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Exploring high-end scenarios for local sea level rise to develop flood protection strategies for a low-lying delta-the Netherlands as an example

Research output: Contribution to journalArticle

  • Caroline A. Katsman
  • A. Sterl
  • J. J. Beersma
  • H. W. van den Brink
  • J. A. Church
  • W. Hazeleger
  • R. E. Kopp
  • D. Kroon
  • J. Kwadijk
  • R. Lammersen
  • J. Lowe
  • M. Oppenheimer
  • H. -P. Plag
  • J. Ridley
  • H. von Storch
  • D. G. Vaughan
  • P. Vellinga
  • L. L. A. Vermeersen
  • R. S. W. van de Wal
  • R. Weisse

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Original languageEnglish
Pages (from-to)617-645
Number of pages29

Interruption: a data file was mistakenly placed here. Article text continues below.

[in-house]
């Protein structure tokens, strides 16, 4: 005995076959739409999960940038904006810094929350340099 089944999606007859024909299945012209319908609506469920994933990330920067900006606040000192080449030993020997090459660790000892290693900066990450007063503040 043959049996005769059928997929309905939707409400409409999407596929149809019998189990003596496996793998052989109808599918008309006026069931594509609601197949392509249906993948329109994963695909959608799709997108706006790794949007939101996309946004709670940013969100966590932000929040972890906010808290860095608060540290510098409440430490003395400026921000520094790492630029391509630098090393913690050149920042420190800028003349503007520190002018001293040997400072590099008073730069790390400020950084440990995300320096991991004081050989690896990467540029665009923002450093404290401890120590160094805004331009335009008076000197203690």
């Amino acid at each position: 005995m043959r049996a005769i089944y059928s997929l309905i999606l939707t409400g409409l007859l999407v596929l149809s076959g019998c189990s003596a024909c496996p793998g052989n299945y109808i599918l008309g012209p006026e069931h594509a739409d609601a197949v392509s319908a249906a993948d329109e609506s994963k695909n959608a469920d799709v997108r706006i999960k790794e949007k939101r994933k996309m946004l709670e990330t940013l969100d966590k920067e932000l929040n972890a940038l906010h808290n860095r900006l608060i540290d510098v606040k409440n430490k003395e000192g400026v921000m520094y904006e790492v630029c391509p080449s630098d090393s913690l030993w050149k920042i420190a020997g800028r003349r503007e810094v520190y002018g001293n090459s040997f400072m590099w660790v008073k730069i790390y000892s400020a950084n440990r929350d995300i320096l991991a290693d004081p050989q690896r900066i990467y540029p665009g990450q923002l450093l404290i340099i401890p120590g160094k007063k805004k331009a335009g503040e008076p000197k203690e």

JournalClimatic Change
Volume109
Issue number3-4
DOIs
Publication statusPublished - 1 Dec 2011

Abstract

Sea level rise, especially combined with possible changes in storm surges and increased river discharge resulting from climate change, poses a major threat in low-lying river deltas. In this study we focus on a specific example of such a delta: the Netherlands. To evaluate whether the country's flood protection strategy is capable of coping with future climate conditions, an assessment of low-probability/high-impact scenarios is conducted, focusing mainly on sea level rise. We develop a plausible high-end scenario of 0.55 to 1.15 m global mean sea level rise, and 0.40 to 1.05 m rise on the coast of the Netherlands by 2100 (excluding land subsidence), and more than three times these local values by 2200. Together with projections for changes in storm surge height and peak river discharge, these scenarios depict a complex, enhanced flood risk for the Dutch delta.

    Research areas

  • GREENLAND ICE-SHEET, LAST INTERGLACIAL PERIOD, PINE ISLAND GLACIER, CLIMATE-CHANGE, MASS-BALANCE, THERMOHALINE CIRCULATION, ANTARCTIC PENINSULA, NORTHEAST ATLANTIC, WEST ANTARCTICA, ACCELERATION

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